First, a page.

Later, things dry up, but the saturation of reality doesn’t: “Through the stained-glass window she saw her son all crimson following a yellow baker’s wife. Then they changed color and both became green and disappeared from sight”—a quick dip into Fauvism. Depending on the context, or who is looking, the shimmer of unreality will either deepen the horror of a scene or act as a comforting release from it.


For Comyns, realism and surrealism are not mutually exclusive: the supernatural is just another aspect of the natural, while the commonplace always transmits an extrasensory, distorting strangeness. At a midpoint on this continuum, Who Was Changed and Who Was Dead depicts the goings-on of the widower Ebin Willoweed, his three children, his mother, their two servants, and their gardener in a riverside house in Warwickshire during a time of extraordinary disaster—first flood, then plague. Nothing unreal happens—unless you count the chickens that drown themselves after becoming “depressed and hungry”—but everything feels freakish and macabre. After the flood recedes, random villagers go mad and kill themselves. No one knows the cause, but everyone is afraid of catching the possibly viral illness. Once ergot poisoning from contaminated rye bread is identified as the source, people blame the “hideous” baker’s assistant, Old Toby, who was already an outcast because of his scarred face, and mob rule prevails.

Although Comyns generally favors first-person narration, using it in eight of her eleven books, here she adopts an omniscient eye along with her usual loosely plotted structure. Ebin, a “slothful,” self-absorbed man who bullies his children and is in turn bullied by his shouting, partially deaf mother, has lost his job as a gossip columnist after causing a libel suit against his paper. When the mysterious plague hits he discovers that he can peddle lurid articles about it, which he hopes will enable him to stop depending on his mother. His daughter, Emma, in her late teens, looks out for her younger brother, Dennis, and her half-sister, Hattie. The maids, Norah and Eunice, endure mistreatment and have love affairs, while Grandmother Willoweed spars with Old Ives the gardener, the only person she seems to grudgingly respect. The concerns here are familiar for Comyns: the daily struggle to survive; cruelty directed at the innocent; the uneven distribution of suffering; and the relief of unexpected beauty or benevolence.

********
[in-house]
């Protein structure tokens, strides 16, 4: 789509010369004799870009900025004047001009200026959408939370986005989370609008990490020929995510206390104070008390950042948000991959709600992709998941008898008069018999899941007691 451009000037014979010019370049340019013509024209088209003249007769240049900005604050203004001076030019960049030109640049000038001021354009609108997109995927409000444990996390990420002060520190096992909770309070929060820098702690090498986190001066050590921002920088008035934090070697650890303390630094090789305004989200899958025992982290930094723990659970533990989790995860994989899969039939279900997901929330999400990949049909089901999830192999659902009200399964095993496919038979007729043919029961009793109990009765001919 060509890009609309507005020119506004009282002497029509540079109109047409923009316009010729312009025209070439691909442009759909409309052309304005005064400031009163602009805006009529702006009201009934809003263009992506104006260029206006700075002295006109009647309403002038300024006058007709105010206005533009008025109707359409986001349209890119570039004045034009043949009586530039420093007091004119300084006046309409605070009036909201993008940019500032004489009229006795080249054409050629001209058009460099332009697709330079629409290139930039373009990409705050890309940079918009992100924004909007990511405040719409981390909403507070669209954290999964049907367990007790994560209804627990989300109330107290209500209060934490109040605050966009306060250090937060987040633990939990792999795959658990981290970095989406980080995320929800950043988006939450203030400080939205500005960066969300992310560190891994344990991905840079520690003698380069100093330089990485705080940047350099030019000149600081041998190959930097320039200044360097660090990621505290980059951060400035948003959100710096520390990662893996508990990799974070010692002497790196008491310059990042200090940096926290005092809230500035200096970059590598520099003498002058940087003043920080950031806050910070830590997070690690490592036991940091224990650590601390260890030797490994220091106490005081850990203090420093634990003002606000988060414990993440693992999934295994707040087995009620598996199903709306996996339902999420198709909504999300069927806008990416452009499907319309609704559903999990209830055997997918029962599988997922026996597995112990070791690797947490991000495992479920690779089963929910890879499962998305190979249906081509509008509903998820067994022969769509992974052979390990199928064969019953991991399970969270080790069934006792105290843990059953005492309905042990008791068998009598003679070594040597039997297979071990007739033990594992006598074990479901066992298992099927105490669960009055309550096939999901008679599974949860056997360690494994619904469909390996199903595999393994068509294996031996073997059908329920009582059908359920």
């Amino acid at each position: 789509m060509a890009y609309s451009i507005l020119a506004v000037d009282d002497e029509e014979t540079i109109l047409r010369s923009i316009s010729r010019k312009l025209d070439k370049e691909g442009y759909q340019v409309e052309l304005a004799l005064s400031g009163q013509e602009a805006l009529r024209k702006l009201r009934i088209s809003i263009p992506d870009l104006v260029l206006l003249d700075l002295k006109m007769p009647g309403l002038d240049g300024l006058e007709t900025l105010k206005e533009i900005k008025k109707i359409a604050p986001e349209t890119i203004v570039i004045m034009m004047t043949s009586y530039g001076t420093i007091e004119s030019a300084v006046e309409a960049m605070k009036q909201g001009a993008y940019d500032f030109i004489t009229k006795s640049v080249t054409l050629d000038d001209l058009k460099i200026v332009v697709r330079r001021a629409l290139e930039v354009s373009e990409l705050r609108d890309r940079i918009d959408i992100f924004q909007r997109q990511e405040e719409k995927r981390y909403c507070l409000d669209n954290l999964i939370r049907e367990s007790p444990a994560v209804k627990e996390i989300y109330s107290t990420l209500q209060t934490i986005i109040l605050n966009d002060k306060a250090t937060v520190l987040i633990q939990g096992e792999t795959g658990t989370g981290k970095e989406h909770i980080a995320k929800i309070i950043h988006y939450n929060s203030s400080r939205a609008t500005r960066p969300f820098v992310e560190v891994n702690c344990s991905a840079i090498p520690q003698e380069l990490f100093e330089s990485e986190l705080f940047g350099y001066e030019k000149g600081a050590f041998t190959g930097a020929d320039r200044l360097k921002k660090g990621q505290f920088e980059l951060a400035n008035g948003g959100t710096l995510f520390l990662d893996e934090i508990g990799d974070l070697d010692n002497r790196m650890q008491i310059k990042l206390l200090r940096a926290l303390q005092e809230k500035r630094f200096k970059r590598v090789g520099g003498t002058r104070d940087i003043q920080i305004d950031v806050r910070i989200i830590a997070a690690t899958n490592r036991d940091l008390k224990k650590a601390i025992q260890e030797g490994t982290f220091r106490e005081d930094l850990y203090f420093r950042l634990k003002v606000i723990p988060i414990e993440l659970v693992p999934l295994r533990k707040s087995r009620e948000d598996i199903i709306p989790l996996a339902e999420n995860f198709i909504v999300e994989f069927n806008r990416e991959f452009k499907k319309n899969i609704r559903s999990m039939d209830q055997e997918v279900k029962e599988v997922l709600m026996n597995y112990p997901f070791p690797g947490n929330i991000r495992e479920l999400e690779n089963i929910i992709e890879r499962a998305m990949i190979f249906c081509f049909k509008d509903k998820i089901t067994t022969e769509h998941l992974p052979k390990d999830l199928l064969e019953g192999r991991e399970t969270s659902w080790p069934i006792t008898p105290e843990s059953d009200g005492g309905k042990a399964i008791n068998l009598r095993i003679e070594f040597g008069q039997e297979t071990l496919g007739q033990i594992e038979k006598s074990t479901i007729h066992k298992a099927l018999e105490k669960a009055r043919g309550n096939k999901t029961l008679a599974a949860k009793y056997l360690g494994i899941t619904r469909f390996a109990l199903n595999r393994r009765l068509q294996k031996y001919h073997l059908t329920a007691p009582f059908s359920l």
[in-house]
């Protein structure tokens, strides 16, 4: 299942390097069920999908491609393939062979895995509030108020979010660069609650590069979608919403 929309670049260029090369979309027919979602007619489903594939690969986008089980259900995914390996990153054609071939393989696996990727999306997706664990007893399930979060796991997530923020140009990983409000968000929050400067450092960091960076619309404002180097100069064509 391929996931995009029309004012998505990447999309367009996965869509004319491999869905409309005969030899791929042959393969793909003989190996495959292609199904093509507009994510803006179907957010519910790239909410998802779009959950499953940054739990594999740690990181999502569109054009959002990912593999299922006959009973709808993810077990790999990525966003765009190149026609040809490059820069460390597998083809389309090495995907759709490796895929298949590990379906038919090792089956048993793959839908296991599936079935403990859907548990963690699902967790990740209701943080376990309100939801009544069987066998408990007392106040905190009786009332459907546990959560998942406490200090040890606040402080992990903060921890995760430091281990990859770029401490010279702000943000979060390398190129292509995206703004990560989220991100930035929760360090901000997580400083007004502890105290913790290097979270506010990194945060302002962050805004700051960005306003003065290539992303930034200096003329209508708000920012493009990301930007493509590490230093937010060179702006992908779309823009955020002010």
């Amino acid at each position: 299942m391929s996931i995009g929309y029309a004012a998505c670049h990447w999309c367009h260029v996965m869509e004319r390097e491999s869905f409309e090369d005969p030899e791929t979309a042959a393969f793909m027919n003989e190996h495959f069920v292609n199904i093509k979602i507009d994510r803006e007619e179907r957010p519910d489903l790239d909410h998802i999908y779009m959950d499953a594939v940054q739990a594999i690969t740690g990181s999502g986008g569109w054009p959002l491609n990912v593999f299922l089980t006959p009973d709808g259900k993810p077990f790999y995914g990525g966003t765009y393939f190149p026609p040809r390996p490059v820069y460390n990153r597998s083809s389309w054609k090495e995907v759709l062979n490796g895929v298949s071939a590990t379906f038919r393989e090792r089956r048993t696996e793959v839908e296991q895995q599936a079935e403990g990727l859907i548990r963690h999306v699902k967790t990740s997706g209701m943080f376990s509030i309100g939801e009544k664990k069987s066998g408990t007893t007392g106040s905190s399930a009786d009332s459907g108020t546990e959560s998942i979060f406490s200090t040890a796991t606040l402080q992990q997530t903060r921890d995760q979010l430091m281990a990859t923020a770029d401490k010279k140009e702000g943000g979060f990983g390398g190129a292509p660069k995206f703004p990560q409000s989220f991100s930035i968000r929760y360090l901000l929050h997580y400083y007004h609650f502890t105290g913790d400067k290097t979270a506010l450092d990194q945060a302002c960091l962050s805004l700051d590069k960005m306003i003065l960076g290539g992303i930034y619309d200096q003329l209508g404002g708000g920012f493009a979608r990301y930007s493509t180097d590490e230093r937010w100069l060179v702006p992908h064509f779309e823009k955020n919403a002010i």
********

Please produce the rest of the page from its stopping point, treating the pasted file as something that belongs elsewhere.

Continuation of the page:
Though the plot isn’t autobiographical, Comyns drew on her past for the tone of the household and the setting. She grew up as Barbara Bayley in Warwickshire, in a manor bordering the River Avon, a few miles from Stratford. The fourth of six children, five of whom were girls, she spent much of her time running wild outside with her siblings. The pastoral title of her near-memoir, Sisters by a River (1947), would seem to cast an idyllic glow over her childhood, but the blissful moments—rowing on the river, when “I felt I wanted to cry with so much happiness”—mingle with domestic horror, a shadow that haunts many of her books. Her father, Albert Bayley, made his wealth by patenting a new brewing process, but debts piled up, and he became prone to binge-drinking and violent rages.

Mole’s Castle in the Air; painting by Barbara Comyns

Barbara Comyns: Mole’s Castle in the Air, circa 1962

Comyns, sometimes the target of his beatings, later characterized him as an “impatient, violent man, alternatively spoiling and frightening us.” During one rage, he tried to push his mother-in-law out of her bedroom window. (Her hips saved her.) He also abused his wife. Almost twenty years younger than her husband, Margaret Bayley gave birth to six children by the age of twenty-nine and had emotionally retreated from them long before she went completely deaf, likely from a pregnancy-related complication. When her children spoke to her in sign language she would turn away, saying, “I won’t look at your hands. I hate you all.” In Comyns’s recollection, she “lived the life of an invalid…lying in a shaded hammock on one of the lawns, reading and eating cherries.”

It fell to Granny, Margaret’s mother, to attend to the children and keep them alive. Only two knew how to swim, and Comyns later expressed surprise that none of them had drowned as children. (It is perhaps of these near escapes that she’s thinking when she has Caroline’s little girl in Mr. Fox find “a battered rag doll with seaweed in her hair” and name her “Found Drowned.”) Granny was a superstitious playmate—thrilling and scaring the children with stories of ghosts and spirits, in whose reality Barbara firmly believed until the end of her life—but she was also “formidable,” tormenting the maids and imposing her whims on everyone.